SACRAMENTO (AP) — Gov. Jerry Brown has a big lead as he seeks re-election to an unprecedented fourth term, far outpacing any of the three top Republican challengers, according to a Field Poll released Wednesday.
The survey says 57 percent of likely voters would choose the Democratic governor, while 17 percent of likely voters support state Assemblyman Tim Donnelly, 3 percent favor Laguna Hills Mayor Andrew Blount, and 2 percent support former U.S. Treasury official Neel Kashkari.
Donnelly, who represents a district in San Bernardino County, has been campaigning for nearly a year but has raised just $373,000 so far this year. By comparison, Kashkari announced his bid in January and has amassed $1.3 million in campaign contributions.
Even so, he remains virtually unknown. Only 3 percent of likely Republican voters preferred Kashkari, while nearly four in 10 did not know who they would support in the governor’s race.
Kashkari’s fourth-place showing was a surprise to some who have sought to make the first-time candidate the new face of the state Republican Party. The poll has a sampling error rate of plus or minus 4.5 percentage points for likely voters, meaning Kashkari is virtually tied with Blount, who has raised no outside money but loaned his campaign $12,000.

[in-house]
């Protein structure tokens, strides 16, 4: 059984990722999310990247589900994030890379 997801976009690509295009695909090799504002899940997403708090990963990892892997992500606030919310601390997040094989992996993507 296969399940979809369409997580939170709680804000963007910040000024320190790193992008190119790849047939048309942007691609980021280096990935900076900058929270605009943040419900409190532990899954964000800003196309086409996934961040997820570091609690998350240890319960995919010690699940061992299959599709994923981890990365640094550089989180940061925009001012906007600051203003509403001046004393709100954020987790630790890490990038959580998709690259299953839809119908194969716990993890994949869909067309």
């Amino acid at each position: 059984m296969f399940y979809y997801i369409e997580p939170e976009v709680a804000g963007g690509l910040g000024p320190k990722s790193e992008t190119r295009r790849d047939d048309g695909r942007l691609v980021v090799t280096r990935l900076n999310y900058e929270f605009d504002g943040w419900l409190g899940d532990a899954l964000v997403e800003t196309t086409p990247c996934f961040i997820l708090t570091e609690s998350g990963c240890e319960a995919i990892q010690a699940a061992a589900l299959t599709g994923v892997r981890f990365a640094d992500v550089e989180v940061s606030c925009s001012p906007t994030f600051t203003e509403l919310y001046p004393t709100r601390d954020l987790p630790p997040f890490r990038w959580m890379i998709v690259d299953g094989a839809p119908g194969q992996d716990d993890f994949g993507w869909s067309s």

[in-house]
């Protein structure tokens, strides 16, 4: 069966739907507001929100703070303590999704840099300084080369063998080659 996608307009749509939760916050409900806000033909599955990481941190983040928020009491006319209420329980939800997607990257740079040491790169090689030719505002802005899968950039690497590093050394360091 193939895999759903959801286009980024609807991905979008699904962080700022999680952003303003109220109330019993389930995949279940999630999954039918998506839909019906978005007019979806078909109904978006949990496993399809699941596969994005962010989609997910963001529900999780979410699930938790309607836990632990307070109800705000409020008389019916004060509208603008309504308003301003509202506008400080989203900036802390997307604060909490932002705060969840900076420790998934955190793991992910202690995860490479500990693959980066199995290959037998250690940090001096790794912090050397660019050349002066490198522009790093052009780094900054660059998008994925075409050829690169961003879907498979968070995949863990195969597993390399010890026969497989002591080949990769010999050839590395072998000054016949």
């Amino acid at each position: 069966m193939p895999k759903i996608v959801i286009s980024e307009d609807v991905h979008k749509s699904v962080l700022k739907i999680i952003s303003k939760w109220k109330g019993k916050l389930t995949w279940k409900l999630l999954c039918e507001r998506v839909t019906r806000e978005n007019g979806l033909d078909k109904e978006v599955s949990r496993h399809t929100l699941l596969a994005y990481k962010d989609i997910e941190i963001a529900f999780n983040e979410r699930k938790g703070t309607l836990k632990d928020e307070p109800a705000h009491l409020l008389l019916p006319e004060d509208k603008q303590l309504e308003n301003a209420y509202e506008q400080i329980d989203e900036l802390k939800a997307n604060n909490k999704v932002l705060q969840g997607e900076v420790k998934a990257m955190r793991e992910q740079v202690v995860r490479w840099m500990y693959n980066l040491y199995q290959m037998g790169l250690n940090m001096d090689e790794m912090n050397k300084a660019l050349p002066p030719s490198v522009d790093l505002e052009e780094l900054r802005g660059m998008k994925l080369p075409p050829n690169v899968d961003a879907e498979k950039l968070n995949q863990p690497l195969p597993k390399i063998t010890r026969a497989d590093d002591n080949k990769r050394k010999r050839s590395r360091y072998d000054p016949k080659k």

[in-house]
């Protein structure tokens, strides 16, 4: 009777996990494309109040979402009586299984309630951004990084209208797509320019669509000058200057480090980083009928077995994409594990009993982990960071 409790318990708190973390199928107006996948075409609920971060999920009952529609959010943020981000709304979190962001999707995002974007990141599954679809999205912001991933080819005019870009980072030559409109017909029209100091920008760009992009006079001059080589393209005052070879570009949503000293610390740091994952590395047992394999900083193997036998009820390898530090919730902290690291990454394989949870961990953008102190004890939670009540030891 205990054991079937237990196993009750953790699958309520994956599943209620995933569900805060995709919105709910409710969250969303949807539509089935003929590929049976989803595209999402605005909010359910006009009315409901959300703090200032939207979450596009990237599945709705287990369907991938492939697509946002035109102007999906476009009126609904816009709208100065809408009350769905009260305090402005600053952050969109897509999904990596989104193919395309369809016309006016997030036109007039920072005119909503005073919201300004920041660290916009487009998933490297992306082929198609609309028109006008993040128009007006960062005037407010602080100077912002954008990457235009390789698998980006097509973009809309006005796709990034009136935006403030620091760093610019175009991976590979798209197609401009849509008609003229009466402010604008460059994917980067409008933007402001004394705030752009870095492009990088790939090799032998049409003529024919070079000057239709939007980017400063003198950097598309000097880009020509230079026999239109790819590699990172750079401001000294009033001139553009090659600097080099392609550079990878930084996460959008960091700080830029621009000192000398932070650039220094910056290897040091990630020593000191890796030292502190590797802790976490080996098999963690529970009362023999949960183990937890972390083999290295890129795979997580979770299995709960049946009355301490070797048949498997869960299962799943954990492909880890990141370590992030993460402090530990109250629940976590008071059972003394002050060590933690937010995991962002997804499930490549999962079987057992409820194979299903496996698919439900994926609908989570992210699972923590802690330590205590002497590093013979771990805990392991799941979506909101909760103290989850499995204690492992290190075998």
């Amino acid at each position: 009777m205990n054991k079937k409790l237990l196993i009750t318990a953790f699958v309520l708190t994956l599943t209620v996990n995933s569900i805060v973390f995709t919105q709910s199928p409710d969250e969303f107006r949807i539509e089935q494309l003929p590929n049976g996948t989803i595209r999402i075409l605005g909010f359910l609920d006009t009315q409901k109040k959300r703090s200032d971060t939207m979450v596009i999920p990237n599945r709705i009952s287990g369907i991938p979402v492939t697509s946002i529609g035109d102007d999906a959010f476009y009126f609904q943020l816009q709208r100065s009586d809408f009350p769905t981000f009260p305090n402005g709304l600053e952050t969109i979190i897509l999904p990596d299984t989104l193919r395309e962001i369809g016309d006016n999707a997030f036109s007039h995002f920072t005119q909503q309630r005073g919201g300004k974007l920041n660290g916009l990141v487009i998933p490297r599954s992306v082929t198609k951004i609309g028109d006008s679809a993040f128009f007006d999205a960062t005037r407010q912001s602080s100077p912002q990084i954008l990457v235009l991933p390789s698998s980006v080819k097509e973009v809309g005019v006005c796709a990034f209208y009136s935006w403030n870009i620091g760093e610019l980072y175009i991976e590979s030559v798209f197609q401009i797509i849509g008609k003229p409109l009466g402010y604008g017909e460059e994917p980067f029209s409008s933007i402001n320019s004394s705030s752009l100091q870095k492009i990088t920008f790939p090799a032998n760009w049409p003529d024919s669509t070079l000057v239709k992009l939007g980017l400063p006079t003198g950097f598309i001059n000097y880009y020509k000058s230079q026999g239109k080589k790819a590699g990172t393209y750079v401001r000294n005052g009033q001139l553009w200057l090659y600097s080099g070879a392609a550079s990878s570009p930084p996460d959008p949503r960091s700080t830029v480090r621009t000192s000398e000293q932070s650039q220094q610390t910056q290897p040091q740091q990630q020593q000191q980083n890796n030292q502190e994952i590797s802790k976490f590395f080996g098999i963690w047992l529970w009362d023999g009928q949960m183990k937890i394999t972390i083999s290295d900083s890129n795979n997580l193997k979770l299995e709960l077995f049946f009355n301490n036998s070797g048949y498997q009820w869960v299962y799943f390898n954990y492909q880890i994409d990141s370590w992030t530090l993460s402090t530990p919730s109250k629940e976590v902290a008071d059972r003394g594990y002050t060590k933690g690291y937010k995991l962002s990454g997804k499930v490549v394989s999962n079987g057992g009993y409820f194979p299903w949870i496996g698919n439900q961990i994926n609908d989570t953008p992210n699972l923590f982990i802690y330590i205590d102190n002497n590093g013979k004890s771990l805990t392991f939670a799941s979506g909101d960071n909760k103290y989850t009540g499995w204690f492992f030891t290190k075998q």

“More than 50 percent of voters don’t know much about any of the candidates, which shows us that it’s really going to come down to the voter contact,” said Jessica Ng, a spokeswoman for Kashkari. “We’re confident we’re going to have the resources to connect with voters and communicate his message.”
Donnelly promoted the poll results in posts on his Twitter and Facebook pages Wednesday, saying he is clearly the strongest GOP candidate, with a “definitive and growing lead over big government bailout architect” Kashkari, who ran the federal Troubled Asset Relief Program at the height of the recession.
Brown has nearly $20 million in the bank for his re-election campaign. The top two finishers in the June primary, regardless of party, will move on to the November general election.
The survey also says that 59 percent of registered voters approve of the job Brown is doing, his highest rating since he began his latest tenure in January 2011.
Field interviewed 1,000 registered voters, including 504 likely voters, by telephone from March 18 to April 5. The poll has a sampling error rate of plus or minus 3.2 percentage points for registered voters.
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